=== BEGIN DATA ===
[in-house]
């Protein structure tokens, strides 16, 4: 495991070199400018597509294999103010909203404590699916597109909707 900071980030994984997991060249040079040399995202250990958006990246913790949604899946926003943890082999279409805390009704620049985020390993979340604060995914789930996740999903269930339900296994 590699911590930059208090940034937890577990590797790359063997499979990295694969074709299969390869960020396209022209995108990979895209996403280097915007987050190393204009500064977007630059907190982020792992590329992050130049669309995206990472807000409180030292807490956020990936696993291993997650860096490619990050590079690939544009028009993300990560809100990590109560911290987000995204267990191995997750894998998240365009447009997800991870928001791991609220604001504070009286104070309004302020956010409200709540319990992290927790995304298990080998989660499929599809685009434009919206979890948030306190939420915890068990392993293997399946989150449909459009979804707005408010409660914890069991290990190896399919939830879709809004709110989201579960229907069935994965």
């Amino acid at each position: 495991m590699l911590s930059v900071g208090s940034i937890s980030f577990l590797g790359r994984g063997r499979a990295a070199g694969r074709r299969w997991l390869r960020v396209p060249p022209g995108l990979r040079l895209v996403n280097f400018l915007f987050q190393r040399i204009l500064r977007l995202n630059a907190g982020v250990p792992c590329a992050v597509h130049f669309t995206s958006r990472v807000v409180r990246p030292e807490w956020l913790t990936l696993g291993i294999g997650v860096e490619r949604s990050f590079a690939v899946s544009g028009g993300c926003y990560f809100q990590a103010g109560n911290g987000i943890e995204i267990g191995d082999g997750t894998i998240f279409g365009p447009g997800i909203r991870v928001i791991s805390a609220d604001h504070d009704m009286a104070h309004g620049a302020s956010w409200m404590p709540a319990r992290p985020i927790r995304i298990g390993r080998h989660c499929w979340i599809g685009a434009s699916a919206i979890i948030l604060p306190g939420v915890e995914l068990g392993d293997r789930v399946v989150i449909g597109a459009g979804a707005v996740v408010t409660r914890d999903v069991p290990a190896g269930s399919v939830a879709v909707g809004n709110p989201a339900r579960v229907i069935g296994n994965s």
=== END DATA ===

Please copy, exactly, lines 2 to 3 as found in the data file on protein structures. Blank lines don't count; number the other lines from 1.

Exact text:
């Protein structure tokens, strides 16, 4: 495991070199400018597509294999103010909203404590699916597109909707 900071980030994984997991060249040079040399995202250990958006990246913790949604899946926003943890082999279409805390009704620049985020390993979340604060995914789930996740999903269930339900296994 590699911590930059208090940034937890577990590797790359063997499979990295694969074709299969390869960020396209022209995108990979895209996403280097915007987050190393204009500064977007630059907190982020792992590329992050130049669309995206990472807000409180030292807490956020990936696993291993997650860096490619990050590079690939544009028009993300990560809100990590109560911290987000995204267990191995997750894998998240365009447009997800991870928001791991609220604001504070009286104070309004302020956010409200709540319990992290927790995304298990080998989660499929599809685009434009919206979890948030306190939420915890068990392993293997399946989150449909459009979804707005408010409660914890069991290990190896399919939830879709809004709110989201579960229907069935994965």
């Amino acid at each position: 495991m590699l911590s930059v900071g208090s940034i937890s980030f577990l590797g790359r994984g063997r499979a990295a070199g694969r074709r299969w997991l390869r960020v396209p060249p022209g995108l990979r040079l895209v996403n280097f400018l915007f987050q190393r040399i204009l500064r977007l995202n630059a907190g982020v250990p792992c590329a992050v597509h130049f669309t995206s958006r990472v807000v409180r990246p030292e807490w956020l913790t990936l696993g291993i294999g997650v860096e490619r949604s990050f590079a690939v899946s544009g028009g993300c926003y990560f809100q990590a103010g109560n911290g987000i943890e995204i267990g191995d082999g997750t894998i998240f279409g365009p447009g997800i909203r991870v928001i791991s805390a609220d604001h504070d009704m009286a104070h309004g620049a302020s956010w409200m404590p709540a319990r992290p985020i927790r995304i298990g390993r080998h989660c499929w979340i599809g685009a434009s699916a919206i979890i948030l604060p306190g939420v915890e995914l068990g392993d293997r789930v399946v989150i449909g597109a459009g979804a707005v996740v408010t409660r914890d999903v069991p290990a190896g269930s399919v939830a879709v909707g809004n709110p989201a339900r579960v229907i069935g296994n994965s």